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Hi, I just ran into a little problem ... I wanted to write a little first game (think of it as a BSD like worms clone, or a clone of a game called ''snake'' you''ll find on many handies, allowing multiplayer support) ... While I had no problems writing the algorithms and general data-structures, I don''t know how to best control the whole game. How could I organise it that the program is looking for user input via keyboard, do the data manipulation, and doing the output on the screen. Should I use threads that are designed to fullfill each one part, or should I look before each frame to be printed if the user was typing on the keyboard, and react on that action? Or is there just a simpler and a much better way to control the game? I would be glad if someone could explain me some design thoughts about this matter, though I''m pretty glad if I would know where to look to learn it for myself. I don''t know a game that''s small enough for learning for ... Thanks in advance.

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Guess "handy" is supposed to be a cell phone =)

well you could do the following if you'r using c:

    
#include <conio.h> //contains kbhit()


if(kbhit())
{
c=getch();
switch(c)
{
case 'W': //move up

case 'S': //move down

case 'D': //move right

case 'A': //move left

}
}


of course this is not perfect, just tryin to point you in the right direction. For example, if your snake is movin to the right and you press left, you have to prevent it, because it would move back "into" your snake.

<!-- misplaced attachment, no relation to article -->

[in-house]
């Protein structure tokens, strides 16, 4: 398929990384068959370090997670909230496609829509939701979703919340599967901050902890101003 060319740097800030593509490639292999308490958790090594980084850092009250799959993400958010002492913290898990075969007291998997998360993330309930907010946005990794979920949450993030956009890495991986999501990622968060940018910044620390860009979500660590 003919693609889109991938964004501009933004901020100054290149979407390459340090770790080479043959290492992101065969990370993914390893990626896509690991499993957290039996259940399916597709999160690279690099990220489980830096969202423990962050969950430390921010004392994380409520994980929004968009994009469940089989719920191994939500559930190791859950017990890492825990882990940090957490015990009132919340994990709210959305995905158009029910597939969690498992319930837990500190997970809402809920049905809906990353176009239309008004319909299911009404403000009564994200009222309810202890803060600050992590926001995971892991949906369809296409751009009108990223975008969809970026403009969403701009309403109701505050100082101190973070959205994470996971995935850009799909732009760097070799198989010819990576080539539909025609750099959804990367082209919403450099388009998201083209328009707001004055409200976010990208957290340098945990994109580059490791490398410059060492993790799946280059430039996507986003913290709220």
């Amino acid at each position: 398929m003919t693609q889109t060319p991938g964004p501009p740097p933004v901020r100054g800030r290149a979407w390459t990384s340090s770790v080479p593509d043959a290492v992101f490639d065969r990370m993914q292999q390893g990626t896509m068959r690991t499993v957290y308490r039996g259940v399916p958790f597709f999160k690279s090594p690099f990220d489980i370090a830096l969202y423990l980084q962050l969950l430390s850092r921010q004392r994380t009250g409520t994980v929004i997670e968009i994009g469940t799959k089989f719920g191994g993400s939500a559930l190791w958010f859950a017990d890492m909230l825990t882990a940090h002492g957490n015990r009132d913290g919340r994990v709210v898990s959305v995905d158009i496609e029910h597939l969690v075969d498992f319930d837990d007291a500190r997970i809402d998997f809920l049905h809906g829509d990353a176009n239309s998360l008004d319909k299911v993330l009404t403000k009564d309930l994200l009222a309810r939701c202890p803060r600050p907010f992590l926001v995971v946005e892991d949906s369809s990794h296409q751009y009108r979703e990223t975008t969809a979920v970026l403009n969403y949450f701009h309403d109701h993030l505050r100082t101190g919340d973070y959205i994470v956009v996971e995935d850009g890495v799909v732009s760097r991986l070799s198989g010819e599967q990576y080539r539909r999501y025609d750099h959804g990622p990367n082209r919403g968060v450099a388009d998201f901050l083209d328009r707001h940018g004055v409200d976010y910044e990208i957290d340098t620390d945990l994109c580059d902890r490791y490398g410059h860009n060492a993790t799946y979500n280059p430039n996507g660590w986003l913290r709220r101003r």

PredeX

Edited by - PredeX on February 19, 2002 3:21:56 PM

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PredeX:
At first I wanted to thank you for answering :-) ...
Yes, I think that would be the simplest choice, whithout using threads. But then I have a little question about the input stream (are there 'streams' in C or are there only C++ 'streams'? I'm using C though...).

When the user presses down a button while kbhit() is NOT running and the other part of the program runs, maybe the graphical output routine. Is the keycode just left in the stream, so that the next time kbhit() would run, it's carrying out that button?

Or would the data be lost, so the only way is to keep kbhit() running when assuming the user to press a button?

I think it should be kept in the stream, shouldn't it?

Kylotan: It's okay moving the topic :-) I was pretty unsure where to post it, so I thought it would be 'game design' because it's about the general 'design' of the game and the program size shouldn't matter ... Do you define 'game design' designing the game in matter of -what features to implement, -what operating system and libraries to use and -what game type and game feeling it should have?



Edited by - Henning on February 19, 2002 4:19:18 PM

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I was lucky too find this thread again cuz I forgot to add it to my bookmarks =)

Yes the input is buffered, or streamed as you call it, simply say itz stored somewhere. Actually kbhit() just tells if ANY keyboard button was pressed, and doesnt tell you what key was pressed. Hence you need the getch() to identify what exact key was pressed! I think thatz pretty important, cuz i used kbhit() recently and forgot about the fact that it just buffers the input, that took me about 2(!) hours to figure out what was wrong with my proggy... =)

PredeX

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quote:
Original post by Henning
Do you define ''game design'' designing the game in matter of -what features to implement, -what operating system and libraries to use and -what game type and game feeling it should have?

Here on GameDev.net, ''Game Design'' mostly refers to making decisions about the game that aren''t about implementation. So this does include features, and to a degree the type and feeling, but not the operating system or library choice. Browse the forums and you''ll start to get a feel for what goes where.



[ MSVC Fixes | STL | SDL | Game AI | Sockets | C++ Faq Lite | Boost ]

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